Taking a Stand to Protect Your IT Spend
Author: Eric Guyer
The old adage that the customer is always right is no longer passé as the IT market shifts from traditional, perpetual license agreements to cloud subscriptions. Old habits die hard, however, and most customers need to be shaken from the Stockholm syndrome that decades of painful negotiations and paying exorbitant maintenance fees have left them with. The most symptomatic effects are far more subtle than positive feelings toward their supplier-captors; rather, it’s the belief that suppliers’ values reign supreme.
Consider, for example, how Oracle treats its customers within a negotiation for incremental licensing. To summarize, contract terms and software metrics are largely non-negotiable. No one would ever consider buying a car after being told that it comes in any color they want so long as it’s green. Yet, most customers allow enterprise suppliers to define how its software may be licensed, paid for, measured, retired, etc. Worse still is the punitive nature of termination clauses. We routinely remind our clients that they, not the supplier, should be dictating the elements of the deal.
Of course, if it looks, walks, and barks like a dog, then it must be a dog, right? Oracle may be the smelliest of all dogs, and has trained the industry that a 50% margin is the highest value. So pervasive is Oracle’s approach to licensing software that other behemoths such as IBM and SAP have slowly changed their own policies to mirror those of Oracle. IBM, especially, is getting fleas from lying down next to Oracle with its own version of re-pricing.
This means two things, at least. First, traditional software agreements will die a slow death, but not before taking several more huge bites out of your IT budget. It’s wise to review your long-standing enterprise software agreements to plant the seeds of defection and cost reduction. Second, new and hungry cloud (and even perpetual) software offerings should not be approached with the same down-trodden sense of surrender that Oracle and SAP elicit out of their customers. Rather, the pre-planning of budgets and alternatives are, once-again, effective tools from which to return some bargaining power to your side of the table.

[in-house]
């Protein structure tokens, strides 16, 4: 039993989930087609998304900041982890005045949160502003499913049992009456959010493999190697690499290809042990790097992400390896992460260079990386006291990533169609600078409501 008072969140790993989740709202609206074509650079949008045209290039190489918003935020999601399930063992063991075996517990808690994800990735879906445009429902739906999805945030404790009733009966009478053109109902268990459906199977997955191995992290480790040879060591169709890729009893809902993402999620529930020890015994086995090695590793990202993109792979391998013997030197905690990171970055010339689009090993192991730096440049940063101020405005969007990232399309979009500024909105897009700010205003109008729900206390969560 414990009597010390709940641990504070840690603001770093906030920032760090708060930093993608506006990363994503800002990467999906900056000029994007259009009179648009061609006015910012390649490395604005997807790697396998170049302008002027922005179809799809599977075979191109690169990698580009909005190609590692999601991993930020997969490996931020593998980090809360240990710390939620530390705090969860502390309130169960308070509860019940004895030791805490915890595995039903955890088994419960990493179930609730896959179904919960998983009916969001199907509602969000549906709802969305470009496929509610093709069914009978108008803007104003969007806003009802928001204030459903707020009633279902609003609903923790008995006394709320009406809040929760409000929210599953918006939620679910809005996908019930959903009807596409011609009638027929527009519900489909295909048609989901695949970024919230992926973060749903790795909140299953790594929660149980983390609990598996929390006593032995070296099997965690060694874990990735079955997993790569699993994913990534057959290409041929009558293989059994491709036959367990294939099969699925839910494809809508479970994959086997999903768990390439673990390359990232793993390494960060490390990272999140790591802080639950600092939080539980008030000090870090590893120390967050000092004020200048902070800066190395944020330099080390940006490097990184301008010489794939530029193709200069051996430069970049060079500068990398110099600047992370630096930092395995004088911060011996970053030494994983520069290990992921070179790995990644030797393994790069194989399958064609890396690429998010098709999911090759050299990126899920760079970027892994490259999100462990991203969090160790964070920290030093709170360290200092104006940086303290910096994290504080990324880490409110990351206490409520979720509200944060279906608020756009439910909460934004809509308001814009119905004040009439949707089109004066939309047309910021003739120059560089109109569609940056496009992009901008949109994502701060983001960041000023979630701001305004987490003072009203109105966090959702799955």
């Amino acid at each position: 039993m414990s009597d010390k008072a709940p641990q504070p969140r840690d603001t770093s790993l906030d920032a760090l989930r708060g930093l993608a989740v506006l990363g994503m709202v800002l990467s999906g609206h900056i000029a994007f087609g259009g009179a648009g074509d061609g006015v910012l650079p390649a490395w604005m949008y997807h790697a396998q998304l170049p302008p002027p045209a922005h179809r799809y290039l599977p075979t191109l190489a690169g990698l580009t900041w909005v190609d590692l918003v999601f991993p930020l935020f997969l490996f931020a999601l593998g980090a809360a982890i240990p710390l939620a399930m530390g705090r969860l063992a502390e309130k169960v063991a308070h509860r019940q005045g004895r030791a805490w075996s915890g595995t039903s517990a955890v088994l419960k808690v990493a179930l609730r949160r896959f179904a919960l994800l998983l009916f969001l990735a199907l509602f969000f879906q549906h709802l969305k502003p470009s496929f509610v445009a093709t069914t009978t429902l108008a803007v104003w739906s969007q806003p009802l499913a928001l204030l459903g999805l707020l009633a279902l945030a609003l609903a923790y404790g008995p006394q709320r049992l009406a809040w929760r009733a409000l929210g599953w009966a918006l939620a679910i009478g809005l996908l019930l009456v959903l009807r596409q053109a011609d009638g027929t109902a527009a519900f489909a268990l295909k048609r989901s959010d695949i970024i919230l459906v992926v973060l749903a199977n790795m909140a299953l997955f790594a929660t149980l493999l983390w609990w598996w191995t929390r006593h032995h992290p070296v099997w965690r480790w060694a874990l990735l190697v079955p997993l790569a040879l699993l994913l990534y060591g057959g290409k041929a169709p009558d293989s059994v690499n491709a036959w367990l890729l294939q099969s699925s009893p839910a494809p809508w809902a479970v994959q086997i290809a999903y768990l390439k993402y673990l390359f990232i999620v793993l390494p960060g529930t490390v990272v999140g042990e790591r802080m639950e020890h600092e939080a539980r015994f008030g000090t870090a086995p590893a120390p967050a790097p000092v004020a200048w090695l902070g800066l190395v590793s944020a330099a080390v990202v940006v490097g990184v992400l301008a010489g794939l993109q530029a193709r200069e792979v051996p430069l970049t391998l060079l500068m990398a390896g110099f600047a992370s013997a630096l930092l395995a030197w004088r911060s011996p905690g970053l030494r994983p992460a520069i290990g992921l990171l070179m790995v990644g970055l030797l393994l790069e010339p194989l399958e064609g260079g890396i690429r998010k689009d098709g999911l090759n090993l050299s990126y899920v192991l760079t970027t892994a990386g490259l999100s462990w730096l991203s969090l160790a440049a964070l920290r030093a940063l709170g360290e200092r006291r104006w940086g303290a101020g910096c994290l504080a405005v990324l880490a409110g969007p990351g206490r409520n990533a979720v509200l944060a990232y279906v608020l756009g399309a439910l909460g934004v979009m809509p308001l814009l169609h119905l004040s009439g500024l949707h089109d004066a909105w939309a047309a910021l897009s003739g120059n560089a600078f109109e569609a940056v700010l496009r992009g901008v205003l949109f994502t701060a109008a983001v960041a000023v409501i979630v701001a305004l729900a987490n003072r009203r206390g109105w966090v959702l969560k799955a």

Oracle’s profit model is so powerful and compelling that any supplier that gains market leadership will eventually be tempted to adopt the approach to managing its customer base. Yes, even today’s market disruptors that seem so customer-friendly will eventually forget who the customer really is. But that doesn’t mean you should train them to act like Oracle or SAP by treating them as such. In the meantime, it’s wise to remember that David did beat Goliath when dealing with large, entitled suppliers. With NET(net) on your side, your odds are vastly improved against any supplier.
Enterprise software isn’t the only arena to consider these principles. We find these dynamics at play within hardware, consulting services and outsourcing. Take heart, however, because our charter is to shift the tide back towards our clients, where in many cases, the client is stranded on an island and wondering how to get back home.
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